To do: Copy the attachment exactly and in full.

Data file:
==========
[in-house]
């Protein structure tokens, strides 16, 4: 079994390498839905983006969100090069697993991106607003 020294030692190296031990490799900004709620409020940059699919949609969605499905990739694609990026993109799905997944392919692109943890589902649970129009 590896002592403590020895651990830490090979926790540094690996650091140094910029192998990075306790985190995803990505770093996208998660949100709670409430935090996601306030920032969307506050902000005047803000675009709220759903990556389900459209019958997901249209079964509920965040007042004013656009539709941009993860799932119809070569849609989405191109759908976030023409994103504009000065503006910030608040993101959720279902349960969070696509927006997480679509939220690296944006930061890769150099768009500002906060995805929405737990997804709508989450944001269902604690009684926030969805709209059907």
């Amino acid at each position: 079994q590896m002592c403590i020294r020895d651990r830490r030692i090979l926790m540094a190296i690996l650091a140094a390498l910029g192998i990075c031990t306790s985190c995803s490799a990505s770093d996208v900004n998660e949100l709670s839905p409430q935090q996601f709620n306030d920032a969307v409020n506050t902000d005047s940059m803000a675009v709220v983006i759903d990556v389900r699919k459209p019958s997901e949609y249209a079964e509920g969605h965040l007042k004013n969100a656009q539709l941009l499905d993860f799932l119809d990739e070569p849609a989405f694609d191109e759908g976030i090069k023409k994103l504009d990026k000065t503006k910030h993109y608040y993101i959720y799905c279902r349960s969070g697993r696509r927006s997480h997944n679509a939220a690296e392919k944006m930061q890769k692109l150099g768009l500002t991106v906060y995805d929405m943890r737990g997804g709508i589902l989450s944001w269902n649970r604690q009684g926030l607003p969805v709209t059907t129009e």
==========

[in-house]
């Protein structure tokens, strides 16, 4: 079994390498839905983006969100090069697993991106607003 020294030692190296031990490799900004709620409020940059699919949609969605499905990739694609990026993109799905997944392919692109943890589902649970129009 590896002592403590020895651990830490090979926790540094690996650091140094910029192998990075306790985190995803990505770093996208998660949100709670409430935090996601306030920032969307506050902000005047803000675009709220759903990556389900459209019958997901249209079964509920965040007042004013656009539709941009993860799932119809070569849609989405191109759908976030023409994103504009000065503006910030608040993101959720279902349960969070696509927006997480679509939220690296944006930061890769150099768009500002906060995805929405737990997804709508989450944001269902604690009684926030969805709209059907």
């Amino acid at each position: 079994q590896m002592c403590i020294r020895d651990r830490r030692i090979l926790m540094a190296i690996l650091a140094a390498l910029g192998i990075c031990t306790s985190c995803s490799a990505s770093d996208v900004n998660e949100l709670s839905p409430q935090q996601f709620n306030d920032a969307v409020n506050t902000d005047s940059m803000a675009v709220v983006i759903d990556v389900r699919k459209p019958s997901e949609y249209a079964e509920g969605h965040l007042k004013n969100a656009q539709l941009l499905d993860f799932l119809d990739e070569p849609a989405f694609d191109e759908g976030i090069k023409k994103l504009d990026k000065t503006k910030h993109y608040y993101i959720y799905c279902r349960s969070g697993r696509r927006s997480h997944n679509a939220a690296e392919k944006m930061q890769k692109l150099g768009l500002t991106v906060y995805d929405m943890r737990g997804g709508i589902l989450s944001w269902n649970r604690q009684g926030l607003p969805v709209t059907t129009e």